Motor City Cribs 

Michael Dykehouse is a man of many talents — abstract painter, twisted illustrator, crazed DJ, rock and techno musician, karaoke star and lover. The former University of Michigan Art School student has a second floor walkup apartment in downtown Ann Arbor as his base of operations.

The sunny and roomy studio of the Ghostly Records and Planet Mu recording artist known simply as Dykehouse is remarkably spare — a laptop, three keyboards, a Fender Jazzmaster guitar, a bed, an easel, some paints, a TV and toys for his 2-year-old daughter E.V. when she visits is pretty much it. There’s not much else around to interfere with the self-proclaimed Dutch lovemaster’s creative and libidinal juices.


The building itself exudes old Ann Arbor charm. His landlords downstairs are the Brown family, who have run College Shoe Repair since the 1950s. Next door is the walled and haunted-looking former DKE fraternity, once the stomping grounds of Gerald Ford.

Enthuses Dykehouse about his Treetown digs: “I enjoy the space I currently occupy because it fulfills my fantasy of living in a downtown artist-musician’s loft space (the kind of place Jasper Johns might have lived in during his careers’ infancy). It’s beat to hell (the ceiling just collapsed on my head!), but the walls sweat charm and the place reeks of accelerated alpha male bachelor pad ambition. Hot dog!”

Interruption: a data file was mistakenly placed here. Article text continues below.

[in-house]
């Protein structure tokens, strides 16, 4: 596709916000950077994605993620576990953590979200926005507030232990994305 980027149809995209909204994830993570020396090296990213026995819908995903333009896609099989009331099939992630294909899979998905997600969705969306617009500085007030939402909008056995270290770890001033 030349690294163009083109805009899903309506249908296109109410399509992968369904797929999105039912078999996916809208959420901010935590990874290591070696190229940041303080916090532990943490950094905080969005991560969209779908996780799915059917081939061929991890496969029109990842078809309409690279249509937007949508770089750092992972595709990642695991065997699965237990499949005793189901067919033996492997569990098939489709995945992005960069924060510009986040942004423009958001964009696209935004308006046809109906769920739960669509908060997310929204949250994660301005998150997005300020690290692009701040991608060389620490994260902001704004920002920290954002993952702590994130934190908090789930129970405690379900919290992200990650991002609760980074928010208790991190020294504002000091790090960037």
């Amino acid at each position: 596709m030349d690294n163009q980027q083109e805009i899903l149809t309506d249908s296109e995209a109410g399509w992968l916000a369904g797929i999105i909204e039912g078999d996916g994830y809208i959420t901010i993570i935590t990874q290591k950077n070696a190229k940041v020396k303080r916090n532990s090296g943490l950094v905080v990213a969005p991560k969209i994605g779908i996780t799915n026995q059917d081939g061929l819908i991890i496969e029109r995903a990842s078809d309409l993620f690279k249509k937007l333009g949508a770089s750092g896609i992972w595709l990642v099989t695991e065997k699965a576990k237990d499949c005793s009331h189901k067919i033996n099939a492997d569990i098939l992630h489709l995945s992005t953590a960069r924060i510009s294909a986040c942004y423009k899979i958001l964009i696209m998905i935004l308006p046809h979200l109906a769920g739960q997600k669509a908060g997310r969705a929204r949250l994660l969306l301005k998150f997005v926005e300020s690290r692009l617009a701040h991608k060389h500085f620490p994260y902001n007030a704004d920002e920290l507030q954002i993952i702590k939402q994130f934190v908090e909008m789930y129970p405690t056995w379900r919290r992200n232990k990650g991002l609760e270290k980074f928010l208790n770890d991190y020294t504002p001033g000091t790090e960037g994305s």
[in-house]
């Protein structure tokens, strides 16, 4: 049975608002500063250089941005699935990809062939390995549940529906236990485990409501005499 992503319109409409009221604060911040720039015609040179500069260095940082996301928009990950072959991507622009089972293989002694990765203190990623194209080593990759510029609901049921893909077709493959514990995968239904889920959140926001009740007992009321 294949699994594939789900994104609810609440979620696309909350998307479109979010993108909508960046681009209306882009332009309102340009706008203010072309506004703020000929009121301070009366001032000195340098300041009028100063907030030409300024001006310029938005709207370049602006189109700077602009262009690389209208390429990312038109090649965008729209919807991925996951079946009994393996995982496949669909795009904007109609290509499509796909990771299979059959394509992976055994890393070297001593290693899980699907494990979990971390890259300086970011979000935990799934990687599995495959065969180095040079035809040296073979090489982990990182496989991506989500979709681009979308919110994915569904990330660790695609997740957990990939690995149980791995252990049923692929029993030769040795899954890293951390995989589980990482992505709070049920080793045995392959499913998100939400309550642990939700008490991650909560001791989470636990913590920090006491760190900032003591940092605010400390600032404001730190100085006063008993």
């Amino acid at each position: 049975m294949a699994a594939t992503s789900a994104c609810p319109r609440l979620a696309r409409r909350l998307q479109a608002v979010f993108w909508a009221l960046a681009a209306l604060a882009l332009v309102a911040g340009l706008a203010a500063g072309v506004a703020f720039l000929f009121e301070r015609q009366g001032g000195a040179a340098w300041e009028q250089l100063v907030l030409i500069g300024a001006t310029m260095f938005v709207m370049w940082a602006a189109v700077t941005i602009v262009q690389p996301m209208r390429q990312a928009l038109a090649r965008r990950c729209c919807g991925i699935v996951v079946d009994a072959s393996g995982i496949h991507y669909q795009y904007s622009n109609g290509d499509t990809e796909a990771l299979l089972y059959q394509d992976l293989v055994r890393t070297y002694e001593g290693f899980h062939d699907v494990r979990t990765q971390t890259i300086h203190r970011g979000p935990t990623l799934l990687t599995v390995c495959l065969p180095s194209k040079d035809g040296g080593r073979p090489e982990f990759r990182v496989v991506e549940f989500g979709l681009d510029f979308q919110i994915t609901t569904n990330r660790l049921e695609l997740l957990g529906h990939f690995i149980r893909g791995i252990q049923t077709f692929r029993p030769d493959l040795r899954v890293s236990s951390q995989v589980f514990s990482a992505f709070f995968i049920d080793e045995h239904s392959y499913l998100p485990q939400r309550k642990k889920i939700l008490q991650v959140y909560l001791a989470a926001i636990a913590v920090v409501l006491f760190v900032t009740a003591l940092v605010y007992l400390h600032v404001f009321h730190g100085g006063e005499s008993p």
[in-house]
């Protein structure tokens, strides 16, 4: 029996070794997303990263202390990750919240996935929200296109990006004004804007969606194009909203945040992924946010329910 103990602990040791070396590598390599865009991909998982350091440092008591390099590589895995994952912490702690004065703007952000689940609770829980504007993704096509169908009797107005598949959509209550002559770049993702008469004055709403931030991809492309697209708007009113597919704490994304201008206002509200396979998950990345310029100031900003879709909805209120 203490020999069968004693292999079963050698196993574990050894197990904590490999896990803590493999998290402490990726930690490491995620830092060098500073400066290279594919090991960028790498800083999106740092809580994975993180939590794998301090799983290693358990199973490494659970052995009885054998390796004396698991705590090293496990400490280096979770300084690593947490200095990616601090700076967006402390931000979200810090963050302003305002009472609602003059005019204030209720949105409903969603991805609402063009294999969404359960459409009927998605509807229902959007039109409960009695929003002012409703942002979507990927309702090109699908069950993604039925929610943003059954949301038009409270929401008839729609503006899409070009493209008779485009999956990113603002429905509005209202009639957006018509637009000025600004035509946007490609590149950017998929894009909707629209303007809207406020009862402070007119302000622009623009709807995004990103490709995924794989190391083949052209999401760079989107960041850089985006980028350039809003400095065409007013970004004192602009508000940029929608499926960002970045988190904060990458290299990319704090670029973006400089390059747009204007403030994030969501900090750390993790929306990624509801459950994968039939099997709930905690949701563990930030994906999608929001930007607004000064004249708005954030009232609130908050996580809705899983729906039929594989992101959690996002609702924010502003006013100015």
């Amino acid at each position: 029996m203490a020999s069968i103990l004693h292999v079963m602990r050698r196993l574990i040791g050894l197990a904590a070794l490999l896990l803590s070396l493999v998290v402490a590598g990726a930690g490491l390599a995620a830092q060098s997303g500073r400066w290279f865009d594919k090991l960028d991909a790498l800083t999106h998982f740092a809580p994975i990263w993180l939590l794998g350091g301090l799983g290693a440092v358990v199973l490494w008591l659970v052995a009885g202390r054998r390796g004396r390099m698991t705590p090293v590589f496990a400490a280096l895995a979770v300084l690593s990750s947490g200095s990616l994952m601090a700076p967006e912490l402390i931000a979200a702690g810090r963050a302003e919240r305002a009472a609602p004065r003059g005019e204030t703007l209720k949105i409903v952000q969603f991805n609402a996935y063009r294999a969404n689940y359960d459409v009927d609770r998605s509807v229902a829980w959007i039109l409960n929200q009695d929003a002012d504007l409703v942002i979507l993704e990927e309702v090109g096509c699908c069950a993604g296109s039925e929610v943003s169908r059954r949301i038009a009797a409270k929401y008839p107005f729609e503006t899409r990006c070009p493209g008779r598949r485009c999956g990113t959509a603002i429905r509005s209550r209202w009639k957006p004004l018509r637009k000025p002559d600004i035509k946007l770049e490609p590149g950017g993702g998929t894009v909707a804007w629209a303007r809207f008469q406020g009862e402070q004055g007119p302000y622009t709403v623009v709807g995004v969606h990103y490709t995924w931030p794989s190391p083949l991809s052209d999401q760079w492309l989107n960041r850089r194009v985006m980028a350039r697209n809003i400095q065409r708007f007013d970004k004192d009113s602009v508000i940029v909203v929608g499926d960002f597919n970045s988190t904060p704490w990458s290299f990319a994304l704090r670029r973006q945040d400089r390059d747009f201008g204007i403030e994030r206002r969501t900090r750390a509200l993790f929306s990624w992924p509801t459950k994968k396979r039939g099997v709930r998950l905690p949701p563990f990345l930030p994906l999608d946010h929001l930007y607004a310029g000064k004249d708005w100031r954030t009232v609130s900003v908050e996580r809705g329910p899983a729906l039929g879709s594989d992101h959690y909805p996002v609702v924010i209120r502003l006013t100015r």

We welcome readers to submit letters regarding articles and content in Detroit Metro Times. Letters should be a minimum of 150 words, refer to content that has appeared on Detroit Metro Times, and must include the writer's full name, address, and phone number for verification purposes. No attachments will be considered. Writers of letters selected for publication will be notified via email. Letters may be edited and shortened for space.

Email us at [email protected].

Support Local Journalism.
Join the Detroit Metro Times Press Club

Local journalism is information. Information is power. And we believe everyone deserves access to accurate independent coverage of their community and state. Our readers helped us continue this coverage in 2020, and we are so grateful for the support.

Help us keep this coverage going in 2021. Whether it's a one-time acknowledgement of this article or an ongoing membership pledge, your support goes to local-based reporting from our small but mighty team.

Join the Metro Times Press Club for as little as $5 a month.

Speaking of...

Read the Digital Print Issue

January 19, 2022

View more issues


Never miss a beat

Sign Up Now

Subscribe now to get the latest news delivered right to your inbox.

Best Things to Do In Detroit

© 2022 Detroit Metro Times - Contact Us

Website powered by Foundation